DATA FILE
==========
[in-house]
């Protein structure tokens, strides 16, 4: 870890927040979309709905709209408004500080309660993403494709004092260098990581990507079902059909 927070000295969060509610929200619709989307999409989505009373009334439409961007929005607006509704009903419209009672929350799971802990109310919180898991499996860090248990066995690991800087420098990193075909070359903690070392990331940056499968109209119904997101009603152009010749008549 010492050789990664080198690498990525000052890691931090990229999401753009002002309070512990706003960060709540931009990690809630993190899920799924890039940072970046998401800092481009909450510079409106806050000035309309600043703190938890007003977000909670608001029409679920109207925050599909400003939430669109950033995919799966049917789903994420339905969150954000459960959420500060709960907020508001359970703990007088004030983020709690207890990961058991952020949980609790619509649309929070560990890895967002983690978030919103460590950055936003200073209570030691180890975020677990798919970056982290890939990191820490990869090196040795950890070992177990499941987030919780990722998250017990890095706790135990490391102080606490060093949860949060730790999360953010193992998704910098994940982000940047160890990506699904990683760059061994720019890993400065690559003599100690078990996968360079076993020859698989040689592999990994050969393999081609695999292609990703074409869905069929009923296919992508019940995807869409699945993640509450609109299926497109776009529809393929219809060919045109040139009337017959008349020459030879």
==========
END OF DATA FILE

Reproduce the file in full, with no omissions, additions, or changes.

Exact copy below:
[in-house]
């Protein structure tokens, strides 16, 4: 870890927040979309709905709209408004500080309660993403494709004092260098990581990507079902059909 927070000295969060509610929200619709989307999409989505009373009334439409961007929005607006509704009903419209009672929350799971802990109310919180898991499996860090248990066995690991800087420098990193075909070359903690070392990331940056499968109209119904997101009603152009010749008549 010492050789990664080198690498990525000052890691931090990229999401753009002002309070512990706003960060709540931009990690809630993190899920799924890039940072970046998401800092481009909450510079409106806050000035309309600043703190938890007003977000909670608001029409679920109207925050599909400003939430669109950033995919799966049917789903994420339905969150954000459960959420500060709960907020508001359970703990007088004030983020709690207890990961058991952020949980609790619509649309929070560990890895967002983690978030919103460590950055936003200073209570030691180890975020677990798919970056982290890939990191820490990869090196040795950890070992177990499941987030919780990722998250017990890095706790135990490391102080606490060093949860949060730790999360953010193992998704910098994940982000940047160890990506699904990683760059061994720019890993400065690559003599100690078990996968360079076993020859698989040689592999990994050969393999081609695999292609990703074409869905069929009923296919992508019940995807869409699945993640509450609109299926497109776009529809393929219809060919045109040139009337017959008349020459030879």